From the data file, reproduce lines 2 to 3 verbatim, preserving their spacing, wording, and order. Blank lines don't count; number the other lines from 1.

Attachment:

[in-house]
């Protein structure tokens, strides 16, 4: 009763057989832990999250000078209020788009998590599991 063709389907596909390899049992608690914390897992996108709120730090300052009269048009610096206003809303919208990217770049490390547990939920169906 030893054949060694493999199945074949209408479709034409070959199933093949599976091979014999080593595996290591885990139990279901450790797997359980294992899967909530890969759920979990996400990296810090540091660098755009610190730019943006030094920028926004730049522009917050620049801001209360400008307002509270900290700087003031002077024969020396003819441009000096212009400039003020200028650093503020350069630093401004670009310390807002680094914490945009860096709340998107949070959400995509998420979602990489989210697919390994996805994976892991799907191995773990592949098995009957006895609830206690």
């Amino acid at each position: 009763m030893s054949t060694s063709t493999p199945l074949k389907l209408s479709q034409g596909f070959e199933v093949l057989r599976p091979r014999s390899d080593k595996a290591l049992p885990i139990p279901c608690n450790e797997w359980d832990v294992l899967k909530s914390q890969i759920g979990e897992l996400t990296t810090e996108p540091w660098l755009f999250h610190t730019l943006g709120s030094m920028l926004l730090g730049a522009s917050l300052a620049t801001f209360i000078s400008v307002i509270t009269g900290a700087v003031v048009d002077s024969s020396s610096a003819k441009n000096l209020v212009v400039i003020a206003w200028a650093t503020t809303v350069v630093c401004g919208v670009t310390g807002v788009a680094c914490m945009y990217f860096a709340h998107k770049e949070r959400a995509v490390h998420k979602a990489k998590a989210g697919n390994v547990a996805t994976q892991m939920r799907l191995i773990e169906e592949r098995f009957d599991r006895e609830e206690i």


């Protein structure tokens, strides 16, 4: 009763057989832990999250000078209020788009998590599991 063709389907596909390899049992608690914390897992996108709120730090300052009269048009610096206003809303919208990217770049490390547990939920169906 030893054949060694493999199945074949209408479709034409070959199933093949599976091979014999080593595996290591885990139990279901450790797997359980294992899967909530890969759920979990996400990296810090540091660098755009610190730019943006030094920028926004730049522009917050620049801001209360400008307002509270900290700087003031002077024969020396003819441009000096212009400039003020200028650093503020350069630093401004670009310390807002680094914490945009860096709340998107949070959400995509998420979602990489989210697919390994996805994976892991799907191995773990592949098995009957006895609830206690």
């Amino acid at each position: 009763m030893s054949t060694s063709t493999p199945l074949k389907l209408s479709q034409g596909f070959e199933v093949l057989r599976p091979r014999s390899d080593k595996a290591l049992p885990i139990p279901c608690n450790e797997w359980d832990v294992l899967k909530s914390q890969i759920g979990e897992l996400t990296t810090e996108p540091w660098l755009f999250h610190t730019l943006g709120s030094m920028l926004l730090g730049a522009s917050l300052a620049t801001f209360i000078s400008v307002i509270t009269g900290a700087v003031v048009d002077s024969s020396s610096a003819k441009n000096l209020v212009v400039i003020a206003w200028a650093t503020t809303v350069v630093c401004g919208v670009t310390g807002v788009a680094c914490m945009y990217f860096a709340h998107k770049e949070r959400a995509v490390h998420k979602a990489k998590a989210g697919n390994v547990a996805t994976q892991m939920r799907l191995i773990e169906e592949r098995f009957d599991r006895e609830e206690i």